As I corrected all the typos and missing words and garbled thoughts in the previous blog, I noticed that though I mentioned big beautiful mango’s I used to make chutneyI didn’t include a photo. We’ve seen three types of mango - apple or round mangos, the tradition oval shape but very small and these big fleshy mangos.  Glad I choose these for the chutney as they are much easier to handle then the tiny ones. I use a Jamie Oliver recipe.  Two kilos (thus the scales) make two jar or three jars of chutney and it is very good.

When we arrived in Savusavu on Vanua Levu, I was very disappointed to find no mango in the market. It seems that the more southerly Viti Levu has a jump on the mango season.

Below in red is our completed route to Savusavu. We’re had a nice time here in the company of Burmese Breeze and met another boat, Rala, registered in Southampton, UK recently arrived from French Polynesia.  Since we’ve been here there have been three new arrivals. You can always tell as they are flying a yellow ‘Q’ for quarantine flag and have not yet cleared into the country with Customs and Immigration. 

The yellow line is the route we hope to take in the coming weeks.  We will finish back in Vuda Marina to prepare for the passage to New Zealand.

It was really nice to be on to move to somewhere new to us.

Mizzen going up.

This is a section of the our route on the chart plotter.  All the green areas are reef. Although we are surrounded by reefs most are below the surface of the water.  

You can often see them in the distance - lighter turquoise of the reefs compared to the dark blue of the deeper water.  It is hard to imagine navigating these areas without a chart.  You can see the reef in the distance easily with the sun behind you, but on a cloudy day or with the sun ahead of you all the water looks the same.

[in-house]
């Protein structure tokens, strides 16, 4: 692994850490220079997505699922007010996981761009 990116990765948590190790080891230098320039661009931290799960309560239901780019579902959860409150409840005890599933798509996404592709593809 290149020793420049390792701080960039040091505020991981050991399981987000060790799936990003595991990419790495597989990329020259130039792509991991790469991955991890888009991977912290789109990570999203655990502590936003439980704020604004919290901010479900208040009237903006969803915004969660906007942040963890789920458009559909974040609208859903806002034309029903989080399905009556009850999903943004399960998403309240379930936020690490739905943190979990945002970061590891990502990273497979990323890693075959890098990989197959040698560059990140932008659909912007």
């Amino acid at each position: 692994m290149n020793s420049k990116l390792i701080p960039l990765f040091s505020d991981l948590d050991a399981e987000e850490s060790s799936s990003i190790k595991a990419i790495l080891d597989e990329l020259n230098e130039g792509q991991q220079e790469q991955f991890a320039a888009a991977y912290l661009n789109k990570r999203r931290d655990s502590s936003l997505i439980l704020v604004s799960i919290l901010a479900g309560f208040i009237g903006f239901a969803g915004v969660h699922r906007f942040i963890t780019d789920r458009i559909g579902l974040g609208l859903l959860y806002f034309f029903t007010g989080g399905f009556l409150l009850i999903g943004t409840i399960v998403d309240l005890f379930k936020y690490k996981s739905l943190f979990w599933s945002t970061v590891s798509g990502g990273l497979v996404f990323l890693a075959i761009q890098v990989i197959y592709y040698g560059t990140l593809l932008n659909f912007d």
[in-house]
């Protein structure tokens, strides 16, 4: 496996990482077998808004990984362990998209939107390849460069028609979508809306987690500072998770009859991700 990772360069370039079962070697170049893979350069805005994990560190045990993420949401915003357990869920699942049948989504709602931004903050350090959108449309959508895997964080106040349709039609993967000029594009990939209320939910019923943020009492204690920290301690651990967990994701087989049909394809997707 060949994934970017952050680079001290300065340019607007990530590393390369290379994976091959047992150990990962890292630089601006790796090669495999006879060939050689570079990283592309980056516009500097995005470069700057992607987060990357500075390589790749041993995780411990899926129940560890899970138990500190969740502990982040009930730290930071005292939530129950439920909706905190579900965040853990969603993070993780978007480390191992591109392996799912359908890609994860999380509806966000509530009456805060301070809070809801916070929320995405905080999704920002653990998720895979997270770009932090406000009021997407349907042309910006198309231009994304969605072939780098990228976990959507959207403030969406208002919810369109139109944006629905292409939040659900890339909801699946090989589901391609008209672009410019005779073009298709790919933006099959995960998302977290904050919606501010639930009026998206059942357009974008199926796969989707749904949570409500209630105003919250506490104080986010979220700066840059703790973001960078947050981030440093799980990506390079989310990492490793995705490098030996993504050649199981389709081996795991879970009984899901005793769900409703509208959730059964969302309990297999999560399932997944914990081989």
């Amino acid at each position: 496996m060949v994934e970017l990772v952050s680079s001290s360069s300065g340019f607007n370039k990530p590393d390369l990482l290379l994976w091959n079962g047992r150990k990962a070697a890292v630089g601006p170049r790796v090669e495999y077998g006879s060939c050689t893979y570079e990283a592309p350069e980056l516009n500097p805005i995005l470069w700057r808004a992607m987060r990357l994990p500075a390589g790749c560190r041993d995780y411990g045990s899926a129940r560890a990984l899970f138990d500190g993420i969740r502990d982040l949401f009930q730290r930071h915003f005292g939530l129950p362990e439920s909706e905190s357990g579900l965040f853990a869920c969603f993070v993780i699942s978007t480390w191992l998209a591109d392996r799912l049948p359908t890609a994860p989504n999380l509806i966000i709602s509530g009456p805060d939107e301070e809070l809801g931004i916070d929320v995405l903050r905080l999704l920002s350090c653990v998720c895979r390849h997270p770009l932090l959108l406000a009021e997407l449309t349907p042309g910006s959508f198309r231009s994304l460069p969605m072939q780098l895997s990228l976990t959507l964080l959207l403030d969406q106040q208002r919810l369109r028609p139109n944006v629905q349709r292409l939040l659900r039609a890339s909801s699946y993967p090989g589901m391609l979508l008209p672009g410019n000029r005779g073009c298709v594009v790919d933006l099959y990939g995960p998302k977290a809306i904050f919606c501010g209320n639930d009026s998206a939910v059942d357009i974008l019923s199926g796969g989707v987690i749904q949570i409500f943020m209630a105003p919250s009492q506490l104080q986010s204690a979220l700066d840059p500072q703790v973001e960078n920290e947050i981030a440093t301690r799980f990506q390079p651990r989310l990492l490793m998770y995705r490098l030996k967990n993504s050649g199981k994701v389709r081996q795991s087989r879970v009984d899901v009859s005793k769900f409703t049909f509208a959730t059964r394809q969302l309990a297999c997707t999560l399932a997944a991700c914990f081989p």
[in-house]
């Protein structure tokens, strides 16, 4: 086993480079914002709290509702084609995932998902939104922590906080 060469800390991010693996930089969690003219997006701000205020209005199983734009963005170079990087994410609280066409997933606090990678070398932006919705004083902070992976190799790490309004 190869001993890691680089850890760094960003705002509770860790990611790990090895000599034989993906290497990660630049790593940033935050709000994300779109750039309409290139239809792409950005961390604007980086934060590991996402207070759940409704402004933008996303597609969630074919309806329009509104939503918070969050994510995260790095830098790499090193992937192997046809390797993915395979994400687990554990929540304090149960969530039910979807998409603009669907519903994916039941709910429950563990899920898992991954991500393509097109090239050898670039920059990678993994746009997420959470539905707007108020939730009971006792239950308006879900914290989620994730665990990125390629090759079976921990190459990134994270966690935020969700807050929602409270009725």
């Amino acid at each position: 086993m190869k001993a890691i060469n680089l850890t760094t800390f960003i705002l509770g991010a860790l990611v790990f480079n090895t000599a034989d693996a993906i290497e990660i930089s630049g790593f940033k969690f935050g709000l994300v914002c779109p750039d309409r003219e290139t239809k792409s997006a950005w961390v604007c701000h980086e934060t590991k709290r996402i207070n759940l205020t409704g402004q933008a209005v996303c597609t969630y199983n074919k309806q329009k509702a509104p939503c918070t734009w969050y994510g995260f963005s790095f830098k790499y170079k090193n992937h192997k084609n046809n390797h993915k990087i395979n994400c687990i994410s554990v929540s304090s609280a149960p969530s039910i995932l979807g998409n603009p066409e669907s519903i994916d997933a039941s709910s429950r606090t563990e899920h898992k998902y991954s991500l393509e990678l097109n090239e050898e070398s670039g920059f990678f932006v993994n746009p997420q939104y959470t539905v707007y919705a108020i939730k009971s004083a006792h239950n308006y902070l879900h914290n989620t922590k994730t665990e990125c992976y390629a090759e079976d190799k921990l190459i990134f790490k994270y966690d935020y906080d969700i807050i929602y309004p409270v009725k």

Happy sailing.

As you motor in to the Savusavu Bay, the the prettiest and loftiest areas are tourist resorts.  

We had a fun snorkel off one of these resorts.  We tied our dingy to the mooring ball over the reef, dropped in and were immediately mobbed by stripy black and yellow fish called Sargent Majors.  They stuck to us like glue and often had to waved off so you could see the reef.  They gave up once they established that unlike the resort guests, we weren’t going to feed them.

The Main Street in Savusavu.  We were out walking early before it got too hot and the street was very quiet.

Suvasuva Bay has some of the ‘cyclone holes’ where people prepare their boats and then head ashore to safe areas to wait out the storm.  Some don’t prepare quite well enough.

Outside the centre of the town the schools are as well groomed as we saw on Viti Levu.

A roadside cemetery. There are a variety of religions in Fiji - Religions of Fiji.

After topping up our fresh fruit and veg, we set off for our next destination, Viani Bay.

Sunday 2 October 2022

Viti Levu and Vanua Levu - Fiji’s largest Islands.

After a wonderfully long visit home Tim and I, a month after him, arrived back in Fiji.  Poor Tim was forced to develop a few culinary strings to his bow starve.  He became a master of the pasta or rice casserole, though he did mention how surprisingly difficult cooking and meal planning actually was.

The day after I landed we took a taxi into Lautoka, Viti Levu.  Sharyn, our taxi driver for the round trip journey had some very useful local information. For example, as obvious tourists there is always a niggling feeling that we might well be paying a higher price than the local population.  Sharyn told us that all pricing is regulated in Fiji whether you are shopping in the open air market or a supermarket.  The only exception are shops in the tourist areas where the prices are substantially higher.

The fresh produce markets are our favourites.

The fruit and vegetables are ingeniously displayed in the quantities they are sold in.